Electronic Medical Billing and Timely Payment – Fiction or Reality?

Oligopsony (the market condition when few buyers can greatly influence price and other market factors) gives the insurance companies (buyers) tremendous negotiating power and prevents physicians (sellers) from addressing unfair payment practices. To solve this problem, all fifty states have instituted a law penalizing health insurers for late payments. In the past ten years, state courts have imposed at least $76 million in fines against insurance companies for failure to comply with prompt-pay laws, according to the AMA. The settlements between seven largest insurance companies and state medical societies amounted to more than $1.53 billion, with only $384 million for direct payments to physicians (see Dave Hansen, “The failed promise of prompt pay,” AMNews, Nov. 5, 2007).

An oligopsony, according to Wikipedia, is a market form in which the number of buyers is small while the number of sellers could be large. It’s a mirror opposite to an oligopoly, where there are many buyers but just a few sellers:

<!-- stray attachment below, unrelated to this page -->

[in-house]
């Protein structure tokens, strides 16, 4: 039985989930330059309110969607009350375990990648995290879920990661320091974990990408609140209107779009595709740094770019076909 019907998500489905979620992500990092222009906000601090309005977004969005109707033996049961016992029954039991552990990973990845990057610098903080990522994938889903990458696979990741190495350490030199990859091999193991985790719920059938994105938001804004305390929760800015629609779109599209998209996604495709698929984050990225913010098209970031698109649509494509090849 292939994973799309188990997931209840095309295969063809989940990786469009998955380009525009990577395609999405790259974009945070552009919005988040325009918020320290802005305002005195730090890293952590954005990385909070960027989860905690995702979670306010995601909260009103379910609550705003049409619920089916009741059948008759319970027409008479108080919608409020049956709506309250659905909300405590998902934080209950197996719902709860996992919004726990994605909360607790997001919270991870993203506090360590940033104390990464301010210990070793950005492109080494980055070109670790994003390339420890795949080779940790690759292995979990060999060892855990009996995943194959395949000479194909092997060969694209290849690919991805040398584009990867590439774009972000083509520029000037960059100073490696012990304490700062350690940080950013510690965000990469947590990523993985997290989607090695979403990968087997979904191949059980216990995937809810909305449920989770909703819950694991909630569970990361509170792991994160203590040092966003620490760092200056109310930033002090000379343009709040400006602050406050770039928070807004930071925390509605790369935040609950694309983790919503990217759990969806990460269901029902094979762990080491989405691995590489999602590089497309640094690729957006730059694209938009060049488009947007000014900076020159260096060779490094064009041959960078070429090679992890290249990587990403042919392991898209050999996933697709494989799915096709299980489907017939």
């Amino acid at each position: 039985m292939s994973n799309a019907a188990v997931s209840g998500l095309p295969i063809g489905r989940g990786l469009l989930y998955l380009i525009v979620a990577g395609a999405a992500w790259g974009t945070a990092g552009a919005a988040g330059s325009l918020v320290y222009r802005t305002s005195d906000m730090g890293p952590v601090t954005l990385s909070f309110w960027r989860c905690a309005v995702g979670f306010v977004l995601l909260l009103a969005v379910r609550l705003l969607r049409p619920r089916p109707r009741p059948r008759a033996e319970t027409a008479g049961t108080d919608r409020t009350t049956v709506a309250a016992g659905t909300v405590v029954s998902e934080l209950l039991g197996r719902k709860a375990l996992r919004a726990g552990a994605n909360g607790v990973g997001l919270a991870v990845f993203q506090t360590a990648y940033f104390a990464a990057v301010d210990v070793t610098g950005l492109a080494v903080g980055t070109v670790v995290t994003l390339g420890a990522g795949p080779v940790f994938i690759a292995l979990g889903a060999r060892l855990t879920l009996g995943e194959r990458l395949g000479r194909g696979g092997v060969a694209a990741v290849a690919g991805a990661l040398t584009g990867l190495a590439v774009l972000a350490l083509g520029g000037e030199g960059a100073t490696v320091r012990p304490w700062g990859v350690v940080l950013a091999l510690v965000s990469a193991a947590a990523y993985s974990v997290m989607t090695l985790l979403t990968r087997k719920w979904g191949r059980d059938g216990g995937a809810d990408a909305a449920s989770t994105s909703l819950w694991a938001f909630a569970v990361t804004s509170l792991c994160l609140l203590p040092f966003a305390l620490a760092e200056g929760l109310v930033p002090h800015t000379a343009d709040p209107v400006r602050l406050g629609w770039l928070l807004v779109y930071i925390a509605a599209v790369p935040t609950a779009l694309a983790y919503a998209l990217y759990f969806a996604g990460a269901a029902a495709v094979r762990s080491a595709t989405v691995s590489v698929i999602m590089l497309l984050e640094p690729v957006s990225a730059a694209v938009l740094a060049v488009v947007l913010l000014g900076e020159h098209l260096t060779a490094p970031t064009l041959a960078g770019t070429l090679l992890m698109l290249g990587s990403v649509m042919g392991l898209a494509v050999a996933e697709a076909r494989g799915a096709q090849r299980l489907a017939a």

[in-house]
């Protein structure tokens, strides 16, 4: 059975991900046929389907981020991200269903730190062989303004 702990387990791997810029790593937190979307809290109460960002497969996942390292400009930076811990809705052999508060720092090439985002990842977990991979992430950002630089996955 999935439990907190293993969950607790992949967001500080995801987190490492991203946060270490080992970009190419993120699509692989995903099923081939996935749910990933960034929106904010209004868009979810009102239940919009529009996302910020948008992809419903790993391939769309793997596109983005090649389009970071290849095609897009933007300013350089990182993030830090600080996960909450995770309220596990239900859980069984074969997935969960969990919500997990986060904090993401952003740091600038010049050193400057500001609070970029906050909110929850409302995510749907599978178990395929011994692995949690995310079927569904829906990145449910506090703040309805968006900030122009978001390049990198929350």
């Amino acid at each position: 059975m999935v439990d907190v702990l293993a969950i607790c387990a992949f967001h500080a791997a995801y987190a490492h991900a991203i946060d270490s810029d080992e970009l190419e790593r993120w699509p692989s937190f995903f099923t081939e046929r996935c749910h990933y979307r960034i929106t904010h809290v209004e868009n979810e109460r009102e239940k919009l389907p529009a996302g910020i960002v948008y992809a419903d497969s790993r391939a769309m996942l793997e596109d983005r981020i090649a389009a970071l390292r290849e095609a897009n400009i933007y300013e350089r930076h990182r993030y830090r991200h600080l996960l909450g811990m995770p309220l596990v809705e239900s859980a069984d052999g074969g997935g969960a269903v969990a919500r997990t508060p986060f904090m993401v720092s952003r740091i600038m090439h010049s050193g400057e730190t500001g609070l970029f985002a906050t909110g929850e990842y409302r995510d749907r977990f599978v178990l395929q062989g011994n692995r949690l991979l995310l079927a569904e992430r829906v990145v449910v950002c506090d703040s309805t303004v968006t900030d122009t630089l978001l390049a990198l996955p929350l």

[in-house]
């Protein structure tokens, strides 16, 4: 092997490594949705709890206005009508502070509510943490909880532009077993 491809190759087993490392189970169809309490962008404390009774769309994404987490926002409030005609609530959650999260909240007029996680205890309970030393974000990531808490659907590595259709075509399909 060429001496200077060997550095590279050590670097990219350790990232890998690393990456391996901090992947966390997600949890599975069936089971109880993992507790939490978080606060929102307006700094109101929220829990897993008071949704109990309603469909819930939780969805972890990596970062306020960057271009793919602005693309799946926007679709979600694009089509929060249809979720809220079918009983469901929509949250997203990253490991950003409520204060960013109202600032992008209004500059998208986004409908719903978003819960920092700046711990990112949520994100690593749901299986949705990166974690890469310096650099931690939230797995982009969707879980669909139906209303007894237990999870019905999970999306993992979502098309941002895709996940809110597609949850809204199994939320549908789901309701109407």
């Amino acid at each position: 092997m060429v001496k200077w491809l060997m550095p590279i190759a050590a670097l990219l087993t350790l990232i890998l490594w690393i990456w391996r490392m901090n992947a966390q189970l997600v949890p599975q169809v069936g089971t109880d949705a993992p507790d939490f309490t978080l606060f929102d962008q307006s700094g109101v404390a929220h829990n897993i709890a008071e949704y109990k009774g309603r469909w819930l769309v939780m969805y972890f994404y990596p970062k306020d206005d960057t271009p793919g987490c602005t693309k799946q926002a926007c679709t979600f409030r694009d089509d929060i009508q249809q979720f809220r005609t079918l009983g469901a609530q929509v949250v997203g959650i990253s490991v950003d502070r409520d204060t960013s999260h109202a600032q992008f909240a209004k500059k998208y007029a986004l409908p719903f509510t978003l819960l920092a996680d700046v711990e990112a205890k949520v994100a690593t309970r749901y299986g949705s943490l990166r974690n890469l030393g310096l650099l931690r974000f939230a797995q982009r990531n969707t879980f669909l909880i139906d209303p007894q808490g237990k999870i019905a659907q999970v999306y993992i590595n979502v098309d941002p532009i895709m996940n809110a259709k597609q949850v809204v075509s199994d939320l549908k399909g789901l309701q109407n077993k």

1. World economy: Three firms (Cargill, ArcherĀ  Strawberry Lemonade Frost Mr Freeze Daniels Midland, and Callebaut) buy the vast majority of world cocoa bean production, mostly from small farmers in Third World countries.
  2. American economy: tobacco growers face an oligopsony of cigarette makers, where three companies (Altria, Brown & Williamson, and Lorillard Tobacco Company) buy almost 90% of all tobacco grown in the US.
  3. American healthcare insurance: a single insurance company commanded at least 30% of the market in 299 of 313 metropolitan statistical areas. One insurer had 70% or more of the market in 74 areas, while in 15 areas one company had at least 90% (AMA’s 2007 update to “Competition in Health Insurance: A Comprehensive Study of U.S. Markets”).

 

In each of these cases, the buyers (payers) have a major advantage over the sellers (providers). They can play off one provider against another, thus lowering their costs. They can also dictate exact specifications to providers.

Today, forty-nine states require claims to be paid in 45 days or less. AMA’s Dr. Wilson’s proposal to the House Small Business Committee’s health panel in August 2007, listed multiple ideas for improved accountability, including: